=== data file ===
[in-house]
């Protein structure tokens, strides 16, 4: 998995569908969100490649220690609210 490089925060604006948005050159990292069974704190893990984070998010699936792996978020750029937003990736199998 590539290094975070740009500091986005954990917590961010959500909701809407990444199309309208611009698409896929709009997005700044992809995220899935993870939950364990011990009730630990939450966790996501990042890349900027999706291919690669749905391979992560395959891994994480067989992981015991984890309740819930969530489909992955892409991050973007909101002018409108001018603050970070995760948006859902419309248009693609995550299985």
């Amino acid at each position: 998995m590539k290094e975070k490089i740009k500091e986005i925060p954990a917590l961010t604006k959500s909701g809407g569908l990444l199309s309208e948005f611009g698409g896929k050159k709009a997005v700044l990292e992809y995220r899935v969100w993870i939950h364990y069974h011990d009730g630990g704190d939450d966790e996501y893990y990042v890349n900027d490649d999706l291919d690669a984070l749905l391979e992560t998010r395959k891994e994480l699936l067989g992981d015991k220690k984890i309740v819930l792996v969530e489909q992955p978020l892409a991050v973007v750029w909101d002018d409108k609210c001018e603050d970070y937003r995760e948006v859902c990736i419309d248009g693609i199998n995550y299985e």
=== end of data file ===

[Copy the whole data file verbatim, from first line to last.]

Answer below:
[in-house]
């Protein structure tokens, strides 16, 4: 998995569908969100490649220690609210 490089925060604006948005050159990292069974704190893990984070998010699936792996978020750029937003990736199998 590539290094975070740009500091986005954990917590961010959500909701809407990444199309309208611009698409896929709009997005700044992809995220899935993870939950364990011990009730630990939450966790996501990042890349900027999706291919690669749905391979992560395959891994994480067989992981015991984890309740819930969530489909992955892409991050973007909101002018409108001018603050970070995760948006859902419309248009693609995550299985």
């Amino acid at each position: 998995m590539k290094e975070k490089i740009k500091e986005i925060p954990a917590l961010t604006k959500s909701g809407g569908l990444l199309s309208e948005f611009g698409g896929k050159k709009a997005v700044l990292e992809y995220r899935v969100w993870i939950h364990y069974h011990d009730g630990g704190d939450d966790e996501y893990y990042v890349n900027d490649d999706l291919d690669a984070l749905l391979e992560t998010r395959k891994e994480l699936l067989g992981d015991k220690k984890i309740v819930l792996v969530e489909q992955p978020l892409a991050v973007v750029w909101d002018d409108k609210c001018e603050d970070y937003r995760e948006v859902c990736i419309d248009g693609i199998n995550y299985e």